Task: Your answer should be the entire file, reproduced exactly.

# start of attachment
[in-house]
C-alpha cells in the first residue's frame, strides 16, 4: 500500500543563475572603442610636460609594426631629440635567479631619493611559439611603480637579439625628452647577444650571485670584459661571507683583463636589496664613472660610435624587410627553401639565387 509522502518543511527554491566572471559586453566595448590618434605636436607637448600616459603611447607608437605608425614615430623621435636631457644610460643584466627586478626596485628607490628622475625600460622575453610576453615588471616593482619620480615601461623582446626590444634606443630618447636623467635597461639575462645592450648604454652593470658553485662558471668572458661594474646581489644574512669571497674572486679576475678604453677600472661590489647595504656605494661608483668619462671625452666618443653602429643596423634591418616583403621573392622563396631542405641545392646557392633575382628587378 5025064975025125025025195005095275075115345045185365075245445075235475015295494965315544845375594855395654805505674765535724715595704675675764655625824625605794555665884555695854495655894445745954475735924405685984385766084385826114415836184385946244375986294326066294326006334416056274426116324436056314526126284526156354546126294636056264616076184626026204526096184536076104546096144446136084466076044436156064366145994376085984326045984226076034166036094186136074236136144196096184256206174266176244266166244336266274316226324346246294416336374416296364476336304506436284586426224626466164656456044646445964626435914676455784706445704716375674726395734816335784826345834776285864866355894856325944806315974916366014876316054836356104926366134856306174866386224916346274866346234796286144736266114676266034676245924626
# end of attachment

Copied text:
[in-house]
C-alpha cells in the first residue's frame, strides 16, 4: 500500500543563475572603442610636460609594426631629440635567479631619493611559439611603480637579439625628452647577444650571485670584459661571507683583463636589496664613472660610435624587410627553401639565387 509522502518543511527554491566572471559586453566595448590618434605636436607637448600616459603611447607608437605608425614615430623621435636631457644610460643584466627586478626596485628607490628622475625600460622575453610576453615588471616593482619620480615601461623582446626590444634606443630618447636623467635597461639575462645592450648604454652593470658553485662558471668572458661594474646581489644574512669571497674572486679576475678604453677600472661590489647595504656605494661608483668619462671625452666618443653602429643596423634591418616583403621573392622563396631542405641545392646557392633575382628587378 5025064975025125025025195005095275075115345045185365075245445075235475015295494965315544845375594855395654805505674765535724715595704675675764655625824625605794555665884555695854495655894445745954475735924405685984385766084385826114415836184385946244375986294326066294326006334416056274426116324436056314526126284526156354546126294636056264616076184626026204526096184536076104546096144446136084466076044436156064366145994376085984326045984226076034166036094186136074236136144196096184256206174266176244266166244336266274316226324346246294416336374416296364476336304506436284586426224626466164656456044646445964626435914676455784706445704716375674726395734816335784826345834776285864866355894856325944806315974916366014876316054836356104926366134856306174866386224916346274866346234796286144736266114676266034676245924626